Yeah, protecting your assets, especially as you accumulate more wealth is a big deal. And there’s a lot of professionals out there we’ve talked to like a Tykr. We’re big on that acceleration, building your wealth fast. But how do you shelter your money? How do you prevent it from being taxed? And that’s where somebody like you could come in and help. And for example, you sell a bunch of stocks, you’re going to have a tax event, right. Unless you put that money they could reinvest with you.  
[00:16:53.640] – Bronson
Yeah, so I’ll give this disclaimer, I’m not a CPA. I’m not giving any specific tax advice. I think obviously consult your tax professional. A lot of people though yeah, they don’t realize there are ways to offset gains or there are ways to offset things. Typically what I see, it’s usually real estate, property, somebody sells a house or something, they’ve got some gains in other ways. I’m not sure how that works when it is regards to stocks. It is a good question though to look at. But there are unique ways. There’s all kinds. I know a guy that sold a business recently in California and he was trying to find a way to reduce his taxes. Well, he basically found a way to have his wife be a real estate professional. This is like a multi million dollar business. They were selling. And he found in California, he was still going to have to pay the state income tax because it was not exempt from state, but exempt from federal. But he found a way that if he donated $100,000 to this land trust thing in California, then you get like it’s like a four and a half times.  
[00:17:53.190] – Sean
You basically get a $450,000 tax reduction. So he basically got to where he was able to pay for a $4.7 million sale. He was able to pay only about 100, $150,000 worth of it was amazing, right? To almost get to zero.  
[00:18:07.790] – Bronson
Incredible.  
[00:18:08.570] – Bronson
Which most people would be paying almost like 40, 50% on a sale like that. So there are people that do tax strategy. I love talking to people to talk about how you can sell even there’s a way with properties. If you have a property, you can do what’s called a 1031 where you sell a property with a tax exempt exchange, you take the half million or whatever it is and you roll it into a syndication or another deal. So there are all kinds of people around us that can find ways to.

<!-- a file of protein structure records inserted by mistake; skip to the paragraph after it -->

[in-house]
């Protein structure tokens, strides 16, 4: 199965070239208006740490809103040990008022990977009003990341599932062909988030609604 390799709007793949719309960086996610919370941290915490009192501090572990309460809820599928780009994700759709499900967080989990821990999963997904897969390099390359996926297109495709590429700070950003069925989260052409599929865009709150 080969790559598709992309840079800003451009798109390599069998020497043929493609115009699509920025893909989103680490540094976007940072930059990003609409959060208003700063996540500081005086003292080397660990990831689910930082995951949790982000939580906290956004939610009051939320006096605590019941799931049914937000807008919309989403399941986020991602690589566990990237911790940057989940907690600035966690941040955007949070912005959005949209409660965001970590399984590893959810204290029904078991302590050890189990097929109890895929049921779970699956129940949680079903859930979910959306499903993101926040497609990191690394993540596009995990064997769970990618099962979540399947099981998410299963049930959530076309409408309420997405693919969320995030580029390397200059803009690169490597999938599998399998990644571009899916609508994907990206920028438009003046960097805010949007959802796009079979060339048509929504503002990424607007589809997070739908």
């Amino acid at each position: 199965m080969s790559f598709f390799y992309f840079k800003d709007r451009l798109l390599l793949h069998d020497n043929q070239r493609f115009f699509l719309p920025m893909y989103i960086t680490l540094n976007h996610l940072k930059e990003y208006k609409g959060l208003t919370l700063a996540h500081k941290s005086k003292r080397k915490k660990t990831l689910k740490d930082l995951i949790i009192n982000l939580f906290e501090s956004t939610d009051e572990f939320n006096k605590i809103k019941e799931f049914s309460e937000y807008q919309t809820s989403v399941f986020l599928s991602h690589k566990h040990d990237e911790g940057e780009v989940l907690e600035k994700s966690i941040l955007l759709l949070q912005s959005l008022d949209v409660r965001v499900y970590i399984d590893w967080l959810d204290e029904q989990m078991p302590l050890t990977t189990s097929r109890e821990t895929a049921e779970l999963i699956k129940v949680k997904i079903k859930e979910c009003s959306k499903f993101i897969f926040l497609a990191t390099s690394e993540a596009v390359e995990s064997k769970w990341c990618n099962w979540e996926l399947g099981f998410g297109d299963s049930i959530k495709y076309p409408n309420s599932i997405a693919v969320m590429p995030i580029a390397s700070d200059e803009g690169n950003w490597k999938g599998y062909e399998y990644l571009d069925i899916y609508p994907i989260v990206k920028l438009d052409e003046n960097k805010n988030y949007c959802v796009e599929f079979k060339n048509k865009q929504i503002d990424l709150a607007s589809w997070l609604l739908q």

[00:18:30.820] – Sean
Try to help reduce taxes. The business, selling of the business is a perfect example I talked about in another podcast is you have a big liquidity event. In this case, you mentioned 4.7 million. You don’t want to be paying 50% to Uncle Sam, right. Situation like that. So 100K. That’s incredible.  
[00:18:50.140] – Bronson
Yes, it really is amazing. That’s what a lot of people think. When you ever hear the terrible, you can’t do that or I can’t do this, or whatever. A lot of people just they kind of are stuck in. If you’ve never read the book Rich Dad, Poor dad by Robert Kyosaki, the second book is called Cash Flow Quadrant, and he has this idea of these quadrants we live in, right? If you’re an employee, you’re over here. If you’re a self employed, which is like a doctor, you’re over here. And self employed employees typically pay between 40 and 60% in taxes. But if you move to the other side, which is the business owner or the investor, you can pay 20% as a business owner or 0% as an investor. So a lot of it is just learning. It’s just learning how to do it. And that’s where when I’ve seen people really get it, it’s like they just can’t believe they paid all those taxes all those years. Some people call them loopholes. I really call them incentives. And really, what is the incentive, right? The government is incentivizing you to help with their agenda of trying to get more workforce and housing for working class people.